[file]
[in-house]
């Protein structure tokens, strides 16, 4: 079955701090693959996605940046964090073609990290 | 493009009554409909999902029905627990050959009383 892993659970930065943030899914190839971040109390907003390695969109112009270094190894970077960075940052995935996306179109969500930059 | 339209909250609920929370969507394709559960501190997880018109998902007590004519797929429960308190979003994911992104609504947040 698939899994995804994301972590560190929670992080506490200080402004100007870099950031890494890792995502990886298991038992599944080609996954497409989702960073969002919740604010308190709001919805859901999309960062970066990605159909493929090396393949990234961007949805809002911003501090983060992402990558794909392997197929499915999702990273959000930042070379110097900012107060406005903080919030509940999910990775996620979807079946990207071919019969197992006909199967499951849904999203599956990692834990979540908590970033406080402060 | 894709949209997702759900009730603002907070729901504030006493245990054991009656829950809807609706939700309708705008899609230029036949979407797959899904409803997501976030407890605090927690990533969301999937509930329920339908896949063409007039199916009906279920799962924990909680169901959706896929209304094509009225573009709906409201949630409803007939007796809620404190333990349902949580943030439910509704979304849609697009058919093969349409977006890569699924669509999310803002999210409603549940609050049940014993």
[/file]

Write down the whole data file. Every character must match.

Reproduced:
[in-house]
């Protein structure tokens, strides 16, 4: 079955701090693959996605940046964090073609990290 | 493009009554409909999902029905627990050959009383 892993659970930065943030899914190839971040109390907003390695969109112009270094190894970077960075940052995935996306179109969500930059 | 339209909250609920929370969507394709559960501190997880018109998902007590004519797929429960308190979003994911992104609504947040 698939899994995804994301972590560190929670992080506490200080402004100007870099950031890494890792995502990886298991038992599944080609996954497409989702960073969002919740604010308190709001919805859901999309960062970066990605159909493929090396393949990234961007949805809002911003501090983060992402990558794909392997197929499915999702990273959000930042070379110097900012107060406005903080919030509940999910990775996620979807079946990207071919019969197992006909199967499951849904999203599956990692834990979540908590970033406080402060 | 894709949209997702759900009730603002907070729901504030006493245990054991009656829950809807609706939700309708705008899609230029036949979407797959899904409803997501976030407890605090927690990533969301999937509930329920339908896949063409007039199916009906279920799962924990909680169901959706896929209304094509009225573009709906409201949630409803007939007796809620404190333990349902949580943030439910509704979304849609697009058919093969349409977006890569699924669509999310803002999210409603549940609050049940014993």